This method tends to be a little faster than calling a function, which is what happens in the other two methods described below. However, speed can vary depending on the browser you’re using to test. It also tends to be supported by more browsers, compared to other methods. (A “function” is a block of code in JavaScript that completes a designated task. Typically, this task involves taking an input, and returning an output.)

Pro Tip: If you’re using the “window.location.href” method, make sure you don’t set up the redirect to run automatically, or the user will get stuck in a redirect loop whenever they try to go back to the previous page. Instead, consider tying it to a user action. If you don’t want them to be able to go back, consider using the “window.location.replace” function instead.

Redirect Using the location.assign() Method

From a user’s perspective, a redirect using “window.location.assign()” looks the same as setting a new href property, as in the previous example. This is because: 

  • They both create a new entry in your session history (similar to clicking on a link)
  • They both enable users to go back and view the previous page

Here is what it looks like:

window.location.assign(‘https://www.ExampleURL.com/’);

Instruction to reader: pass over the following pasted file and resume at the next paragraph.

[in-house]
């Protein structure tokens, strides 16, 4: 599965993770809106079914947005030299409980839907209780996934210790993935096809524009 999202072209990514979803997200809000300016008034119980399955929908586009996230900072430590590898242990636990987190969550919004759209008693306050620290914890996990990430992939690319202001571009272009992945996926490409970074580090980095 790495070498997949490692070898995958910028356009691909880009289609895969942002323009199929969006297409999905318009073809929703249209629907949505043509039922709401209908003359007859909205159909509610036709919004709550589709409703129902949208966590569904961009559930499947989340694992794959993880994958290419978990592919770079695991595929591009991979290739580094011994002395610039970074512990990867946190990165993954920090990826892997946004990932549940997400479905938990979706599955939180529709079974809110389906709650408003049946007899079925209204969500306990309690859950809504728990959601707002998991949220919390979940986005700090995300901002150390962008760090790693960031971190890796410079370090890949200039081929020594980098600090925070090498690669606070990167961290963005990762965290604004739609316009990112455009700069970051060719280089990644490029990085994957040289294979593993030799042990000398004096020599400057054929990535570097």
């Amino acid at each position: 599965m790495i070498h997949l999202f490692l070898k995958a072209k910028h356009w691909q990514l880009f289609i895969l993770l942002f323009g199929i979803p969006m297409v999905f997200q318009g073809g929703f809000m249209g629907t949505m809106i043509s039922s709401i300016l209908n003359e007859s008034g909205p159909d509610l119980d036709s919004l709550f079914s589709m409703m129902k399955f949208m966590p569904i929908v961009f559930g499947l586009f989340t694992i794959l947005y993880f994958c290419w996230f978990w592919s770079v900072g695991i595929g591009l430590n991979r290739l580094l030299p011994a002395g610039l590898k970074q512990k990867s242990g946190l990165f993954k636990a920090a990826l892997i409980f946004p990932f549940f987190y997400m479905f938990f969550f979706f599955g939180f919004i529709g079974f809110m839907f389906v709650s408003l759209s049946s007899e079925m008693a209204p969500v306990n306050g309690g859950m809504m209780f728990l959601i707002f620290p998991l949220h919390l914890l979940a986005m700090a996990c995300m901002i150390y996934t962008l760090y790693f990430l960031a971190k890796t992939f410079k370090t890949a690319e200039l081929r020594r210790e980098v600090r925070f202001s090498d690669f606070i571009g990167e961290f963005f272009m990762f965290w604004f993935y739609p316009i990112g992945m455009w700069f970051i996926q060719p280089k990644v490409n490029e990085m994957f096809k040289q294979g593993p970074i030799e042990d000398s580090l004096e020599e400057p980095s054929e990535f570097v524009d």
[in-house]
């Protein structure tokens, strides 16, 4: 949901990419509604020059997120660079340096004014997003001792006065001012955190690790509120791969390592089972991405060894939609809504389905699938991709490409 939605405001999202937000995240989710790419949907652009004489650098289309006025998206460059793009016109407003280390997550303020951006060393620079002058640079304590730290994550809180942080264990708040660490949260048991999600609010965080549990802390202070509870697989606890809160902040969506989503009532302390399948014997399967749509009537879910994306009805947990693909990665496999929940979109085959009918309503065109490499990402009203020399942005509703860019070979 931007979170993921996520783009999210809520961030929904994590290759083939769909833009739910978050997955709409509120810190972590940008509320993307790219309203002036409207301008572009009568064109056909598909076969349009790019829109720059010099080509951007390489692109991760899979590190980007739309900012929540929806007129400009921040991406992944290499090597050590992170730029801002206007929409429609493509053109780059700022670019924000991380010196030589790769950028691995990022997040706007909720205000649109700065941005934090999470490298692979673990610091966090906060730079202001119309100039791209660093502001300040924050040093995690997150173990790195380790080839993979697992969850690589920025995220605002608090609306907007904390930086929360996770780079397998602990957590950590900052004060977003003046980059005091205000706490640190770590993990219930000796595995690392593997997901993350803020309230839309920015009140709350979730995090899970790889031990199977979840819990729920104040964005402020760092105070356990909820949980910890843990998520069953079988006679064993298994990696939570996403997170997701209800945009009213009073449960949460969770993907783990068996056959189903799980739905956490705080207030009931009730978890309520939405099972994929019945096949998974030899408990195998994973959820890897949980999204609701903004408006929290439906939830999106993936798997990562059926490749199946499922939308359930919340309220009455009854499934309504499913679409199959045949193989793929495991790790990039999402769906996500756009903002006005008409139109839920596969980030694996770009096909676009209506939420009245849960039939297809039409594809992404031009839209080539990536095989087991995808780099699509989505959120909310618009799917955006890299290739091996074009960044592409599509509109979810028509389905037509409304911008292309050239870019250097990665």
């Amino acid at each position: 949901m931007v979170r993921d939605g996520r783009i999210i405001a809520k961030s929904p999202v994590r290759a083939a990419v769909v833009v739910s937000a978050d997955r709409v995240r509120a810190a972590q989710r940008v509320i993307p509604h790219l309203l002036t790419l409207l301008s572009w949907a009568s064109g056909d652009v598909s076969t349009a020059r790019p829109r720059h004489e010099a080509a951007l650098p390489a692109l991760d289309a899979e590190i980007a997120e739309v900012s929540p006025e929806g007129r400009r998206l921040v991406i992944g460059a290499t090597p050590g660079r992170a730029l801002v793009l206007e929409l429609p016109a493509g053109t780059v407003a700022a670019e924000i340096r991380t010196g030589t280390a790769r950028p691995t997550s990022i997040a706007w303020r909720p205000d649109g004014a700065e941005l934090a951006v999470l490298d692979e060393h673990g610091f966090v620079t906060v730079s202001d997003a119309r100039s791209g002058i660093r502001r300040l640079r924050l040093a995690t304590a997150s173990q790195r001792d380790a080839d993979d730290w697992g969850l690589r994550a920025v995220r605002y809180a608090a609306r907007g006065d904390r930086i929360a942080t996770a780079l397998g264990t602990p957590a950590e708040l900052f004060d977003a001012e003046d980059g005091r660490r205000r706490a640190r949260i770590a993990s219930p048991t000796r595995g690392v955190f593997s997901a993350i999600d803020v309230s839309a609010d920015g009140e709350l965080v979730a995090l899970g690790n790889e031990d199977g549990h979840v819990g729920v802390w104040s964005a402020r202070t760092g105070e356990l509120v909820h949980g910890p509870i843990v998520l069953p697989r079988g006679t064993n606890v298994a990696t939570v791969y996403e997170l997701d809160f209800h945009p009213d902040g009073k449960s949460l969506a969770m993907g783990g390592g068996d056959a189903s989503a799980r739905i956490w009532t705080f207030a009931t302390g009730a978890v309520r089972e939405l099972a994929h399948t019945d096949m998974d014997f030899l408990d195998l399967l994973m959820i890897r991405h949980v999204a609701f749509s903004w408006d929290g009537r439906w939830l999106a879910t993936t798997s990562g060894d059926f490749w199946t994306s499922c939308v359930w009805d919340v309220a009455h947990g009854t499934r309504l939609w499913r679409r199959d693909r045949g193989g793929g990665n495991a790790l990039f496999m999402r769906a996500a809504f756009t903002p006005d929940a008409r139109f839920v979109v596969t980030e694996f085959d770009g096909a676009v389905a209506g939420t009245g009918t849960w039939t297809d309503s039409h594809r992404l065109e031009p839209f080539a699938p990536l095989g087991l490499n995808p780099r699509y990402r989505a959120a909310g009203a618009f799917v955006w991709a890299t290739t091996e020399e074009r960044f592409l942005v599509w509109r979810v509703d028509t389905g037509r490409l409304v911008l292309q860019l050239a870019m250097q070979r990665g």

Despite the similarities, “location.assign()” is different from “location.href” in a few important ways. 

Location.assign() calls a function to display the document located at the specified URL. Depending on your browser, this can be slower than simply setting a new href property. 

It can also be considered a safer option than setting a new href property, because if the target link is broken or is not secure, the function will throw a DOMException. In JavaScript, a DOMException is an error message that can occur when calling a function or accessing a property.

Pro Tip: If you need to redirect to a separate domain using location.assign(), you must use HTTPS. If you do not, your redirect will not work, and will instead throw an exception for a security error.

Redirect Using the location.replace() Method

Like “location.assign(),” “window.location.replace()” calls a function to display a new document located at the specified URL. 

It looks like this:

window.location.replace(‘https://www.ExampleURL.com/’);